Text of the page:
In another one of the things I had no idea about, there’s a market to assist FMGs [foreign medical graduates] in getting U.S. residencies, which makes sense. Allegedly, this guy was willing to go the extra mile for his clients.
Full marks for creativity, but…
Mr. Everest allegedly provided an employee at the hospital with forged letters from a California hospital to show that the applicants had been accepted into a second-year program. And he gave her a check for $4,000, followed by another check for $2,000. She reported him to hospital officials, and later told him she knew the letters were forged. He then allegedly gave her $6,000 for time to get a letter from a different hospital—which was also forged—and gave her $3,000 more before he was arrested.
– Via Hospital Bribe Alleged – WSJ.com
*This blog post was originally published at GruntDoc*
Yes, according to a study in today’s Health Affairs. (The full text of the study is available only to subscribers, but Kaiser Health News Daily has a good summary of its findings and links to other news reports.)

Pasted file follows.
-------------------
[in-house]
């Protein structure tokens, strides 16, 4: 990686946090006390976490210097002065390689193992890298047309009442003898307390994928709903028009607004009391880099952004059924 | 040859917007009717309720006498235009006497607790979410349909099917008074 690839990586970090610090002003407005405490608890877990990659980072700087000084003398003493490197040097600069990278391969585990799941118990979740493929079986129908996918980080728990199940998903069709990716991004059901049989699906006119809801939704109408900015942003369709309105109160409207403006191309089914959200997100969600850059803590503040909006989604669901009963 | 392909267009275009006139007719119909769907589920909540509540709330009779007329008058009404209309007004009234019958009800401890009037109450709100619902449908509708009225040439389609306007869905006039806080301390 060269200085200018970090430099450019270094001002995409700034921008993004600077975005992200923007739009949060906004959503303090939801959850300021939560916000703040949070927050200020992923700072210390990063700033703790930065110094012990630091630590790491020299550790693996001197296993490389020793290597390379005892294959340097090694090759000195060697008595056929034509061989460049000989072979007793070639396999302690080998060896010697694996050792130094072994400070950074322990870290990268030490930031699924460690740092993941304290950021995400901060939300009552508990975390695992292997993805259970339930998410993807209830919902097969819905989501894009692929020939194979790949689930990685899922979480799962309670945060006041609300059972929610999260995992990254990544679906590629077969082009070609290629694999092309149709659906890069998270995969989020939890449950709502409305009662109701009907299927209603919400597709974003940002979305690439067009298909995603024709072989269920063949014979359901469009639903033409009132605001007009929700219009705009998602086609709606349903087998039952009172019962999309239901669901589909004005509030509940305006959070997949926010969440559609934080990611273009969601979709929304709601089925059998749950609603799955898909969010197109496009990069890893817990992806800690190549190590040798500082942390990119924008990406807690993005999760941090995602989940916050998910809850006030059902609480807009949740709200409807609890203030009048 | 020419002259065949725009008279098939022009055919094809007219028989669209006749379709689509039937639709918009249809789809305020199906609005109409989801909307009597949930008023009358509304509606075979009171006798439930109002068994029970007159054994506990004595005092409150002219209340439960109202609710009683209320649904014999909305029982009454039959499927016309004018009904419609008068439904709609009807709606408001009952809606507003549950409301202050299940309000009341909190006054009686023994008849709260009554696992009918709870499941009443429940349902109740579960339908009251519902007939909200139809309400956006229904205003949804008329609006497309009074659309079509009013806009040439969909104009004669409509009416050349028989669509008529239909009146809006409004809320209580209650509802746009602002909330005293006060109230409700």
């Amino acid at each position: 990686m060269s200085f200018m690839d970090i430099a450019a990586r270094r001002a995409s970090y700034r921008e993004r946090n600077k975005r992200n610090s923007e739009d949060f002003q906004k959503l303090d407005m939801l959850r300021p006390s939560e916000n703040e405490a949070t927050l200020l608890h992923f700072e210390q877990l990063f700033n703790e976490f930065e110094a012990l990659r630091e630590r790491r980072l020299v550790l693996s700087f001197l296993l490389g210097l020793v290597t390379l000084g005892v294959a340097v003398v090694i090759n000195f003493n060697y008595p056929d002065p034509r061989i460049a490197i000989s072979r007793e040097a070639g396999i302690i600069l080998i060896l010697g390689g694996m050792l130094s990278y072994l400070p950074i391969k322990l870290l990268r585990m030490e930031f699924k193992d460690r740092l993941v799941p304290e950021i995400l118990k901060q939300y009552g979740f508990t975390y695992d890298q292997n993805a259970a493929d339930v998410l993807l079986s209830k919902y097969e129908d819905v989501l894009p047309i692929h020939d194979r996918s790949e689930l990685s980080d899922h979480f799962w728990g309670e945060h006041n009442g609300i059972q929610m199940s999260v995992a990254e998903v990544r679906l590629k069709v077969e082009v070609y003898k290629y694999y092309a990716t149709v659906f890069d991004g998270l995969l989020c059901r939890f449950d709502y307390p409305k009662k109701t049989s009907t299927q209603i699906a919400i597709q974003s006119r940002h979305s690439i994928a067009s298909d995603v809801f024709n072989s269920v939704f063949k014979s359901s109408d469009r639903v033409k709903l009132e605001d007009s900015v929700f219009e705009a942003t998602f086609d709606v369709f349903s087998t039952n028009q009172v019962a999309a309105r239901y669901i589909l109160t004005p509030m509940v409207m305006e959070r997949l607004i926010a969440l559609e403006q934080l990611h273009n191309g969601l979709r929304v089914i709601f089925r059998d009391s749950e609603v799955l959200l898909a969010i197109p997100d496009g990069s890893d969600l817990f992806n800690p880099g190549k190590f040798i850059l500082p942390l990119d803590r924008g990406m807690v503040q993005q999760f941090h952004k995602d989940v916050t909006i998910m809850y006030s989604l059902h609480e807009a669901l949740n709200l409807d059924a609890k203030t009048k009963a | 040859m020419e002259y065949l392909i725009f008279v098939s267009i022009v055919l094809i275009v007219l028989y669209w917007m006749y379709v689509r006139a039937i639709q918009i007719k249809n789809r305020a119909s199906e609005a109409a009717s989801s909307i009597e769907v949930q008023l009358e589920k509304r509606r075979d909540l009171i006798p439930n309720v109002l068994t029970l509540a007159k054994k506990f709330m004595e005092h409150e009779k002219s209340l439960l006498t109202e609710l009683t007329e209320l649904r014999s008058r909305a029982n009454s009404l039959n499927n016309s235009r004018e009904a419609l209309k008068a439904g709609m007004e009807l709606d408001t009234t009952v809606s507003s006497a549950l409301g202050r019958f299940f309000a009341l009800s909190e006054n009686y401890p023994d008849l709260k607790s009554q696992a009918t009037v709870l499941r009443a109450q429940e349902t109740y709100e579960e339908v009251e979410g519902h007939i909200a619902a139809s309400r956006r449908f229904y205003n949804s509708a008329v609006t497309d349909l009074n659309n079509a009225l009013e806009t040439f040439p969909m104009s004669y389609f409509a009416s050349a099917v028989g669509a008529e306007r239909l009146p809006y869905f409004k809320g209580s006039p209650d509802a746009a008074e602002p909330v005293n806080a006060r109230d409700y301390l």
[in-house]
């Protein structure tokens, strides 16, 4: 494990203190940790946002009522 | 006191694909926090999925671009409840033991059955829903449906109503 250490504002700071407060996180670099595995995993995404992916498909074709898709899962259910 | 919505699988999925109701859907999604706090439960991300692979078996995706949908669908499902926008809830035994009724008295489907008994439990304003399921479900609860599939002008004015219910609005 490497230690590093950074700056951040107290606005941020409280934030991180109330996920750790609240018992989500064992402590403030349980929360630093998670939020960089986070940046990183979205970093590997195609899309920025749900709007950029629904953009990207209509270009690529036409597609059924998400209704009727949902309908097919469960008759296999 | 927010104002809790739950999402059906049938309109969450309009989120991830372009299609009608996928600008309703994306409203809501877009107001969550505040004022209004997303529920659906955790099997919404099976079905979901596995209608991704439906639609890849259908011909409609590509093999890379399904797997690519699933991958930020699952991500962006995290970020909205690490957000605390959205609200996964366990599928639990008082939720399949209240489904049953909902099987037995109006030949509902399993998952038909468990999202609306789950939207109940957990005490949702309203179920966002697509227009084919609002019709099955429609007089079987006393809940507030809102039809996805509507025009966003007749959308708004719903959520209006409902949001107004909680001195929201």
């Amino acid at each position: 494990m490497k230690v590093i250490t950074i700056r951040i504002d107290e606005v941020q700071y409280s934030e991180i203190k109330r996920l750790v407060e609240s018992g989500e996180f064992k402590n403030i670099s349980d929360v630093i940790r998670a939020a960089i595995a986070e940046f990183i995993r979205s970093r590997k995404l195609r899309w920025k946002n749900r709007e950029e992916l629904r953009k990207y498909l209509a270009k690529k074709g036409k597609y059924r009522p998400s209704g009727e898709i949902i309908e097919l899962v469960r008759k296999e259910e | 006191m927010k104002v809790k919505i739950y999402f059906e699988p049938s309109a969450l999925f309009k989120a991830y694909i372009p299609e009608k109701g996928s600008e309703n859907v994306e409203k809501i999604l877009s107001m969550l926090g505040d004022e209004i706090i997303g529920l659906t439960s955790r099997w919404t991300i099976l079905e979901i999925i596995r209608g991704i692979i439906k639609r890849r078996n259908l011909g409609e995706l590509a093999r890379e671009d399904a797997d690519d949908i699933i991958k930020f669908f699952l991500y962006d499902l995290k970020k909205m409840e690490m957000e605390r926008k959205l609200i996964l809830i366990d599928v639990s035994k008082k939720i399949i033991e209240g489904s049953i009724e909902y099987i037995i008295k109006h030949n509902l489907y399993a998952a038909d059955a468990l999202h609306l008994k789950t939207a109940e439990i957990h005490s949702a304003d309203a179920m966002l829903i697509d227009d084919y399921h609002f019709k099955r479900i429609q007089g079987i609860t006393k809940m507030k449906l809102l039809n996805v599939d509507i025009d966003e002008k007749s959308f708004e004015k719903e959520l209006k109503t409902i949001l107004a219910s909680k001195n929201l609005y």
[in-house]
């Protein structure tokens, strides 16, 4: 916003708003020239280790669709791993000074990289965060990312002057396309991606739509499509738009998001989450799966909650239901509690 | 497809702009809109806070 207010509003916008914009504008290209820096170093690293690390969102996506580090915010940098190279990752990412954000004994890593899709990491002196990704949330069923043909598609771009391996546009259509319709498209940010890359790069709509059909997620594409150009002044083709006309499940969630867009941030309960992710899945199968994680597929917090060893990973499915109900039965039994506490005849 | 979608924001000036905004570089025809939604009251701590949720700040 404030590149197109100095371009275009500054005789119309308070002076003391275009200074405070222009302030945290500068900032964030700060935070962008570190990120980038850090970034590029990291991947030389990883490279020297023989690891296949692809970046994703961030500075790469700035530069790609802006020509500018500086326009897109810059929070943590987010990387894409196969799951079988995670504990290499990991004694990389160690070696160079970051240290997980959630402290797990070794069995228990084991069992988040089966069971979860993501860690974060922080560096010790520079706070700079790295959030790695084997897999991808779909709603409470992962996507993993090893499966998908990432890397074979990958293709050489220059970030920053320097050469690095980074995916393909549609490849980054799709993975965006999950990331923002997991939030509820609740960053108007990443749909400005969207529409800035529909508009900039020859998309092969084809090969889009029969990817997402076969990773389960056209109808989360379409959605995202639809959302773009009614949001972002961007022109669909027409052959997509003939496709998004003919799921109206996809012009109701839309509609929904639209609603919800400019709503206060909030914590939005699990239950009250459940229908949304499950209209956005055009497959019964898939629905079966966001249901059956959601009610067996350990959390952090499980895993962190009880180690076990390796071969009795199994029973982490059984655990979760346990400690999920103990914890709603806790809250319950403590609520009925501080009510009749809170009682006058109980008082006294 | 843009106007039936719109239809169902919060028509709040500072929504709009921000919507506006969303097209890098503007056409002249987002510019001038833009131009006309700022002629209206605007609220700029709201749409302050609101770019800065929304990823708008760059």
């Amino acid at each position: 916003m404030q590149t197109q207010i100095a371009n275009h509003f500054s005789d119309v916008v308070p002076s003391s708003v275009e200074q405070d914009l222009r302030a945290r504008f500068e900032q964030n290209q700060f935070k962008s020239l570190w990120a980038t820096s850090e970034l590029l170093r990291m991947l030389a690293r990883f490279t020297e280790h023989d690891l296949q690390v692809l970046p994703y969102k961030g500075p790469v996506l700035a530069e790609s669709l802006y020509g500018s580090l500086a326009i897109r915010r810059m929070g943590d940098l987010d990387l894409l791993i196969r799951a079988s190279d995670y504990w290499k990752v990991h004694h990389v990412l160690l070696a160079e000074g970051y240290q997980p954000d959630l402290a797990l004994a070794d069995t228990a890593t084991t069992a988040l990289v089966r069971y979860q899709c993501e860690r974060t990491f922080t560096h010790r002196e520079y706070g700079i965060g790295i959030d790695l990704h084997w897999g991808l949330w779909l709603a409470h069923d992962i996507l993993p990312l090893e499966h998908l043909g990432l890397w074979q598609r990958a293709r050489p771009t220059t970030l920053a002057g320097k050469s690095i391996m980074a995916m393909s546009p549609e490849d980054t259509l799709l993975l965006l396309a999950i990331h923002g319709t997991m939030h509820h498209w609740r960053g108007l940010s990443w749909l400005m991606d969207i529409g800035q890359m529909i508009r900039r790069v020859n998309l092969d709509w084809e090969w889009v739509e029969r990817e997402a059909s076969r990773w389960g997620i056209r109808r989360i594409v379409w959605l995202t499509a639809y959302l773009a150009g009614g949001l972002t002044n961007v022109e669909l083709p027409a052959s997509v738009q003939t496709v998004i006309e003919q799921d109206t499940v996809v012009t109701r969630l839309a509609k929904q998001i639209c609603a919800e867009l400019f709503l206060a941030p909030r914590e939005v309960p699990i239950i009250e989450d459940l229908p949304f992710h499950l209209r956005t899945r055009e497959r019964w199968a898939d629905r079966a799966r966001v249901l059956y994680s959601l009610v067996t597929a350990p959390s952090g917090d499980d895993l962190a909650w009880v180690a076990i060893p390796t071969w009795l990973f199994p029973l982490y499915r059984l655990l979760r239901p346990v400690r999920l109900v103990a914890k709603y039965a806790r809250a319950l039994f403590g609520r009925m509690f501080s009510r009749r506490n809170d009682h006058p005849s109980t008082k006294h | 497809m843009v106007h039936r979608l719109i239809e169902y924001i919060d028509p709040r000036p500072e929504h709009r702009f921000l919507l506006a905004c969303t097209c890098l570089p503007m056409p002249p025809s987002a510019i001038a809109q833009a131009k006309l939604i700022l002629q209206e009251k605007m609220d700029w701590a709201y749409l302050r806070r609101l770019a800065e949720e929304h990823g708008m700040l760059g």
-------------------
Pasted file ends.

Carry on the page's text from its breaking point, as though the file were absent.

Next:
The study compares inpatient death rates and lengths of stay for patients with congestive heart failure or acute myocardial infarction when provided by U.S. citizens trained abroad, citizens trained in the United States, and non-citizens trained abroad. Treatment was provided by internists, family physicians, or cardiologists. The differences were striking, according to the authors:
“Our analysis of 244,153 hospitalizations in Pennsylvania found that patients of doctors who graduated from international medical schools and were not U.S. citizens at the time they entered medical school had significantly lower mortality rates than patients cared for by doctors who graduated from U.S. medical schools or who were U.S. citizens and received their degrees abroad.”
Read more »
*This blog post was originally published at The ACP Advocate Blog by Bob Doherty*
I [recently] attended a fascinating session offering advice to international medical graduates (IMGs) on how to fit in and succeed in U.S. medical practice. Here’s a slightly-silly example of the kind of cultural differences that can cause confusion for IMGs:
Speaker Vijay Rajput, FACP, started to make a point using the good-old analogy of Lake Wobegon. Then he paused and asked how many attendees knew about Lake Wobegon. Only two raised their hands.
“That’s the problem right there,” he said, only half-jokingly. “You need to be listening to NPR!”
Clearly it takes a lot to become an American and a doctor at the same time.
*This blog post was originally published at ACP Internist*